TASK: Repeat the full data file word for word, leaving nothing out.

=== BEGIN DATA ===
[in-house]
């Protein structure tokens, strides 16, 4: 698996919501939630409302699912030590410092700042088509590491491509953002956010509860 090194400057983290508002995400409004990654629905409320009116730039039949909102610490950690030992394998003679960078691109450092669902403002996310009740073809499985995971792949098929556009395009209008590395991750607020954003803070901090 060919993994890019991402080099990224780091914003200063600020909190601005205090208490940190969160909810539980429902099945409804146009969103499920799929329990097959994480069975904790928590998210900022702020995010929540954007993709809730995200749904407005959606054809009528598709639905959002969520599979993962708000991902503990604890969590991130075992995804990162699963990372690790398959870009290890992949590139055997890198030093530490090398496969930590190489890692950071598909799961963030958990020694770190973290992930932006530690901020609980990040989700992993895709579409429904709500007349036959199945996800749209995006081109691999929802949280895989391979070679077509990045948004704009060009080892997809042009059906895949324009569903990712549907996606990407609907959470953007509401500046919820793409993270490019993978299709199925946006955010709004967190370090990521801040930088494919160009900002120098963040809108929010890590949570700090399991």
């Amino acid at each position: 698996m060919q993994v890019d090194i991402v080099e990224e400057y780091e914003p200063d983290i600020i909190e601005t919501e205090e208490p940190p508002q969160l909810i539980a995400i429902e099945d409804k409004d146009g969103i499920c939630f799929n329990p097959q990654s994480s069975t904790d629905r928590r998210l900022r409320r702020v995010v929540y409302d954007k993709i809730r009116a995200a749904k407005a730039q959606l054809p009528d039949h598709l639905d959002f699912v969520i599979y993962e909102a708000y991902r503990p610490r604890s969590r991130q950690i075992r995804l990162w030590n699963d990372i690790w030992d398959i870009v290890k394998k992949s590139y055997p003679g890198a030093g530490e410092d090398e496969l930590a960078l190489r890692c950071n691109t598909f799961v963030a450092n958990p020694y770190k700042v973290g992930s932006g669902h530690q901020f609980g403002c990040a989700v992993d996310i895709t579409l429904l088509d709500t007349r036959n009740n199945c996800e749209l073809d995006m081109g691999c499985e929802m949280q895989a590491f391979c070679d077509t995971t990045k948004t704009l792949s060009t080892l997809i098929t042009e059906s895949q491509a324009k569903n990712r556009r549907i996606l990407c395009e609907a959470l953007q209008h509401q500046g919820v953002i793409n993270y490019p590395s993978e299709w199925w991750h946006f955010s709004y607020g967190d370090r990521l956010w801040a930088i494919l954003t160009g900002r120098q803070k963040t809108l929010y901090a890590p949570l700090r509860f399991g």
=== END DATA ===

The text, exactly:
[in-house]
């Protein structure tokens, strides 16, 4: 698996919501939630409302699912030590410092700042088509590491491509953002956010509860 090194400057983290508002995400409004990654629905409320009116730039039949909102610490950690030992394998003679960078691109450092669902403002996310009740073809499985995971792949098929556009395009209008590395991750607020954003803070901090 060919993994890019991402080099990224780091914003200063600020909190601005205090208490940190969160909810539980429902099945409804146009969103499920799929329990097959994480069975904790928590998210900022702020995010929540954007993709809730995200749904407005959606054809009528598709639905959002969520599979993962708000991902503990604890969590991130075992995804990162699963990372690790398959870009290890992949590139055997890198030093530490090398496969930590190489890692950071598909799961963030958990020694770190973290992930932006530690901020609980990040989700992993895709579409429904709500007349036959199945996800749209995006081109691999929802949280895989391979070679077509990045948004704009060009080892997809042009059906895949324009569903990712549907996606990407609907959470953007509401500046919820793409993270490019993978299709199925946006955010709004967190370090990521801040930088494919160009900002120098963040809108929010890590949570700090399991």
């Amino acid at each position: 698996m060919q993994v890019d090194i991402v080099e990224e400057y780091e914003p200063d983290i600020i909190e601005t919501e205090e208490p940190p508002q969160l909810i539980a995400i429902e099945d409804k409004d146009g969103i499920c939630f799929n329990p097959q990654s994480s069975t904790d629905r928590r998210l900022r409320r702020v995010v929540y409302d954007k993709i809730r009116a995200a749904k407005a730039q959606l054809p009528d039949h598709l639905d959002f699912v969520i599979y993962e909102a708000y991902r503990p610490r604890s969590r991130q950690i075992r995804l990162w030590n699963d990372i690790w030992d398959i870009v290890k394998k992949s590139y055997p003679g890198a030093g530490e410092d090398e496969l930590a960078l190489r890692c950071n691109t598909f799961v963030a450092n958990p020694y770190k700042v973290g992930s932006g669902h530690q901020f609980g403002c990040a989700v992993d996310i895709t579409l429904l088509d709500t007349r036959n009740n199945c996800e749209l073809d995006m081109g691999c499985e929802m949280q895989a590491f391979c070679d077509t995971t990045k948004t704009l792949s060009t080892l997809i098929t042009e059906s895949q491509a324009k569903n990712r556009r549907i996606l990407c395009e609907a959470l953007q209008h509401q500046g919820v953002i793409n993270y490019p590395s993978e299709w199925w991750h946006f955010s709004y607020g967190d370090r990521l956010w801040a930088i494919l954003t160009g900002r120098q803070k963040t809108l929010y901090a890590p949570l700090r509860f399991g």